i wasn’t. car accident. it was quick and brutal. they were gone. Louie was at his grandparents’ at the time.

i tuned back in when i heard, “…named you as his sole guardian.”

“wait, i’m sorry, what?”

“in the will. they have named you as Louie’s sole guardian. this is why we’re calling you. we need to make arrangements…”

my mind trailed off again. was this woman crazy?

i stood near baggage claim. down the corridor, i saw an airport employee walking with a young boy. i couldn’t really remember what he looked like. i hadn’t even seem all of him, but i assumed it was Louie.

“he’s all yours now!” the bubbly flight attendant had no idea how frighteningly true that statement was.

“hey buddy.” he didn’t even look at me. he didn’t seem to be afraid of me, but he still didn’t want a thing to do with me. i assumed he was probably still grieving and convinced myself that it was probably best to just leave him to his thoughts. looking back on it, what he probably needed was some comfort and reassurance; i know i did.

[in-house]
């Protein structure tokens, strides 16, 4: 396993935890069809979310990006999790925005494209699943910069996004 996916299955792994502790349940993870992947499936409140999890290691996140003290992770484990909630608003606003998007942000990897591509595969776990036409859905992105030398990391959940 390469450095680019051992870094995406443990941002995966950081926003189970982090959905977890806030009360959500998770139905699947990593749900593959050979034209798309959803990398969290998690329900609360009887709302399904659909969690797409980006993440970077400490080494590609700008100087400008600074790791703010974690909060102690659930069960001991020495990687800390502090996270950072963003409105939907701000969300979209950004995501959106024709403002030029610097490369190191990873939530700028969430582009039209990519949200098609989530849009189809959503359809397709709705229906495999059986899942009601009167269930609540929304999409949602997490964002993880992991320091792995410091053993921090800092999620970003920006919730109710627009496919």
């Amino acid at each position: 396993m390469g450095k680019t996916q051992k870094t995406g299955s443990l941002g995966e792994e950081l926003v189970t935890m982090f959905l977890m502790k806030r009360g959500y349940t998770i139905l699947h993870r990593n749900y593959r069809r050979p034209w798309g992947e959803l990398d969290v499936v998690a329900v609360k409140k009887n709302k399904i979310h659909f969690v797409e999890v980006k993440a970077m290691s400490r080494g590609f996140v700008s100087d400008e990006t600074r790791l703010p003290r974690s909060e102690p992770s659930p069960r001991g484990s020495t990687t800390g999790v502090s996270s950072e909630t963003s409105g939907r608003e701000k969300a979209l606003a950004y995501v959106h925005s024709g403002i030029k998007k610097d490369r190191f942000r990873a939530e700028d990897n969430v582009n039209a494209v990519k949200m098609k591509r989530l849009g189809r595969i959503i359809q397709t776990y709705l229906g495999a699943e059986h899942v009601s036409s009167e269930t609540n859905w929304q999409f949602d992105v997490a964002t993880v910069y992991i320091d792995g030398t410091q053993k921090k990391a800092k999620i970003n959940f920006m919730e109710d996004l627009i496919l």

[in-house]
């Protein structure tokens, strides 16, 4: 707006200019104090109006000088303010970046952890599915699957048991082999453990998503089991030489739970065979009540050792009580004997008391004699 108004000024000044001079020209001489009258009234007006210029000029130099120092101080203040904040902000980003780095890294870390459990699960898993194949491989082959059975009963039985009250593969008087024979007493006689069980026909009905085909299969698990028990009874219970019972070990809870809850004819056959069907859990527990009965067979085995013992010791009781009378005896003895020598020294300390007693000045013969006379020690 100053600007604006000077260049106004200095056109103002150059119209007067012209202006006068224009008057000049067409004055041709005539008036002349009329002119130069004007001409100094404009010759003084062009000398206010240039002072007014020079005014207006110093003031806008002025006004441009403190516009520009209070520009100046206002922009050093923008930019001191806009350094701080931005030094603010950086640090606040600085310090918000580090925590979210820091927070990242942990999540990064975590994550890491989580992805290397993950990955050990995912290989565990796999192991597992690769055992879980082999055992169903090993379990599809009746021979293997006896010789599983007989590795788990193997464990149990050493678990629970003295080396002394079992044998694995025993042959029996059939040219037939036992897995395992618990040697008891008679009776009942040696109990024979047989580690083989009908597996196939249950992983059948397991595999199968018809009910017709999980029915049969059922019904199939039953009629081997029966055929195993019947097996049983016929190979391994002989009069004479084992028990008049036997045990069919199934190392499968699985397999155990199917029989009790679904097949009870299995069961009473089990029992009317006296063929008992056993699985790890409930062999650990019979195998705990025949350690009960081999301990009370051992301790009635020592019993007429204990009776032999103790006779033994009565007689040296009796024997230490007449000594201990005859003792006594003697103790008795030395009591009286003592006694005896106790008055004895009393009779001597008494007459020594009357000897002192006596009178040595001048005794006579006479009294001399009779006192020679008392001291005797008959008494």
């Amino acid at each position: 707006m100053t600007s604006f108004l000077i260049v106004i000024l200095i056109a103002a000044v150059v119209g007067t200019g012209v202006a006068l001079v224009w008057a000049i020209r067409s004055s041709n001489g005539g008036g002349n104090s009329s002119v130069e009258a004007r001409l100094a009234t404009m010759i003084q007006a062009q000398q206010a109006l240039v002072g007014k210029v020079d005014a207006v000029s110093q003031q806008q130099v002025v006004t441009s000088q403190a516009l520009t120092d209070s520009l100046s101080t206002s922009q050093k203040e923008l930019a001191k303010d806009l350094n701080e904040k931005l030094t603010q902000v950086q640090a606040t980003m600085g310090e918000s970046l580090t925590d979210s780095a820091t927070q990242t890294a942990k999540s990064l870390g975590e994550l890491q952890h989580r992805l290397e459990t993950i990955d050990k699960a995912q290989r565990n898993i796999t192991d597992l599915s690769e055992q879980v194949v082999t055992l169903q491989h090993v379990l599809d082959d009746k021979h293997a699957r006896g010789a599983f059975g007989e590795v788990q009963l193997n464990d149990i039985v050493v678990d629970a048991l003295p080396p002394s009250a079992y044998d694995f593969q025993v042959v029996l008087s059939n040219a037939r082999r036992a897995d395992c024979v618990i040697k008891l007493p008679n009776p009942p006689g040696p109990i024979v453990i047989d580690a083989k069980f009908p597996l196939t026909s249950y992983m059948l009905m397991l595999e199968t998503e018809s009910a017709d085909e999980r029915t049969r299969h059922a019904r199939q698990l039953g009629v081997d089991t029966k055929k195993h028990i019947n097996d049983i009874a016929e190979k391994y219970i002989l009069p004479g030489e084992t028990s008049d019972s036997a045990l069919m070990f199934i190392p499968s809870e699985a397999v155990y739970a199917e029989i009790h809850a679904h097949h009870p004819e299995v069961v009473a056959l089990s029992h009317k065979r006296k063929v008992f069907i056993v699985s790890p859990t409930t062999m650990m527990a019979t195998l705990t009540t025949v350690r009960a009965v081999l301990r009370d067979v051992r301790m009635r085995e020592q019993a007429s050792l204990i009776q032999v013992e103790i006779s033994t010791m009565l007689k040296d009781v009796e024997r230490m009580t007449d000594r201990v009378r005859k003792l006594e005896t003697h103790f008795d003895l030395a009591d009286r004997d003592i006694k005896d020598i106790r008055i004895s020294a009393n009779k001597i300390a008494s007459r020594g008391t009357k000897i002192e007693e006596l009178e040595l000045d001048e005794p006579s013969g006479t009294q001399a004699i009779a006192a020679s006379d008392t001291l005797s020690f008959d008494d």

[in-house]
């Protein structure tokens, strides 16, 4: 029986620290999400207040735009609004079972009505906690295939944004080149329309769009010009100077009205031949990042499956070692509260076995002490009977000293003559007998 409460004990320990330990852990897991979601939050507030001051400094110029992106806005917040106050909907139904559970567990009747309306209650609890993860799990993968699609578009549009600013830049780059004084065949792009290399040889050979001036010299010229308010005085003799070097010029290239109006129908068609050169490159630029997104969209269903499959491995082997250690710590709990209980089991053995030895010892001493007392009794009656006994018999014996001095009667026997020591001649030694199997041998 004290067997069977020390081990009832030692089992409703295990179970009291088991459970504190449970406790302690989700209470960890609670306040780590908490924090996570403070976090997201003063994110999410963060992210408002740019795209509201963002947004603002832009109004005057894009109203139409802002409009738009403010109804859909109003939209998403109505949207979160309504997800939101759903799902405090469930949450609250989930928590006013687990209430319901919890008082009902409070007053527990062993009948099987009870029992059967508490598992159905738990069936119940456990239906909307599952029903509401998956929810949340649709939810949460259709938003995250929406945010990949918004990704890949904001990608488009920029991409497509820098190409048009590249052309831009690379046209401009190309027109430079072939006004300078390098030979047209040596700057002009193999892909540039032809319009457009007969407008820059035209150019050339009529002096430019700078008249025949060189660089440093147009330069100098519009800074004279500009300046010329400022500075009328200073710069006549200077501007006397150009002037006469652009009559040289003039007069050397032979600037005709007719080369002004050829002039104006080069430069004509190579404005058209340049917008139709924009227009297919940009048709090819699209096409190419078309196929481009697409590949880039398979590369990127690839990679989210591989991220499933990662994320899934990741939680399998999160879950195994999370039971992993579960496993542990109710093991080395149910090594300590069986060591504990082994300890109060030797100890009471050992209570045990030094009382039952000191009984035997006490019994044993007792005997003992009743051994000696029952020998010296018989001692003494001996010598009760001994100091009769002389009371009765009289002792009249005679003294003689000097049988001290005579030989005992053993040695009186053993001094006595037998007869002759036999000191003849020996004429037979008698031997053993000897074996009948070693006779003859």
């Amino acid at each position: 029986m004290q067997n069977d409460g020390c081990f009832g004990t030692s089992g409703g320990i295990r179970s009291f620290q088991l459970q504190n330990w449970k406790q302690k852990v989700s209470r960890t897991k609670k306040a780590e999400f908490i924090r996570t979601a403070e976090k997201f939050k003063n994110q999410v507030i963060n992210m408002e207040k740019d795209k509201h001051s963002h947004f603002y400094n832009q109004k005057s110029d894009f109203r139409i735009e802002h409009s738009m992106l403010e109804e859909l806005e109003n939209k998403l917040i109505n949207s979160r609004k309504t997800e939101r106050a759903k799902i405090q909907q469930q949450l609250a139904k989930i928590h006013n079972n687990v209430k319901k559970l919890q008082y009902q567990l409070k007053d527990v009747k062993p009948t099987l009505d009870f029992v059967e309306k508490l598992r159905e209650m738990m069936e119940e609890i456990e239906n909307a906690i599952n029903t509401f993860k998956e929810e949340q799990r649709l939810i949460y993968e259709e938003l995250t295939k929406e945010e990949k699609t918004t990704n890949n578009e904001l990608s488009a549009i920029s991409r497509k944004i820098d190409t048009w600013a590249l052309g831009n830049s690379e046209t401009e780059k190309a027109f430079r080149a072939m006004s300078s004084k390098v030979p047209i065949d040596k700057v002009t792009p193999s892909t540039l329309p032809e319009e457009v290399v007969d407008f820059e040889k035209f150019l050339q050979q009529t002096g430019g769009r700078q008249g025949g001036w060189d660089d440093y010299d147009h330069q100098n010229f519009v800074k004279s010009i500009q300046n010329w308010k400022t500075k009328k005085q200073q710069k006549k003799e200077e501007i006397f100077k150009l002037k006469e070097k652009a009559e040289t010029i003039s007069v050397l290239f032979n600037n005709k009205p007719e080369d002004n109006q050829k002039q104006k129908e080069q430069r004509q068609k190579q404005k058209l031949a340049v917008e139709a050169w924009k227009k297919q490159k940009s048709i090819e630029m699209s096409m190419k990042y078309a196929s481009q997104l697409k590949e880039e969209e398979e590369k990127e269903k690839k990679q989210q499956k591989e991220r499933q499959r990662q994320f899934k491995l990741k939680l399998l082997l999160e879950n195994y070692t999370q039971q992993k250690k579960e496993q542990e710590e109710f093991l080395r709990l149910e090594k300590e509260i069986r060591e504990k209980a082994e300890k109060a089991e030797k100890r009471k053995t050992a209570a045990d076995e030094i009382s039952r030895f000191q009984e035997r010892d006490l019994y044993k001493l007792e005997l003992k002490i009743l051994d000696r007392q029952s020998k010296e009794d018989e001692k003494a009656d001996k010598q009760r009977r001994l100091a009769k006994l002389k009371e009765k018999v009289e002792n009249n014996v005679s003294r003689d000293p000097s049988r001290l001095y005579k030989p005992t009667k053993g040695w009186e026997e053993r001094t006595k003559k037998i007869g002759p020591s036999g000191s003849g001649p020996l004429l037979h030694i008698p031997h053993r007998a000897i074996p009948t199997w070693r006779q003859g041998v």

the next few weeks were not much different. can you imagine trying to take someone else’s child and make him your own? i don’t know about you, but i come from a long line of parents. and yet, i’ve never been one. and this situation is so crazy, i couldn’t even get proper advice from people.

i tried discipline, i tried doing things his way, i tried being the “fun dad”, i tried giving him space… everything kinda worked in little ways, and everything was a huge disaster in other ways. it was completely stressful. i didn’t know what to do. and Louie was no help. i really did want it to work, but Louie didn’t. he just wanted me to go away. i had all kinds of different ideas than his parents, ideas that were central to who i was… i couldn’t just give them up. but, he was kind of the same way, right?

how do i talk to this kid? how do i see life through his eyes? how can i show him that i care about the best for him? how can i show him that it was a long line of out-of-control events that brought us here, but i desperately want to be a part of his life now, because if not me… then who?




skidmore | administrator

believer. follower. filmmaker.

  • share this:
  • john schacht | 12.04.10

    thanks…that was a beautiful story.i believed in it.

    • skidmore | 12.04.10

      thanks for reading, john.

      just curious, how did you come across this story?

what do you think?

This site uses Akismet to reduce spam. Learn how your comment data is processed.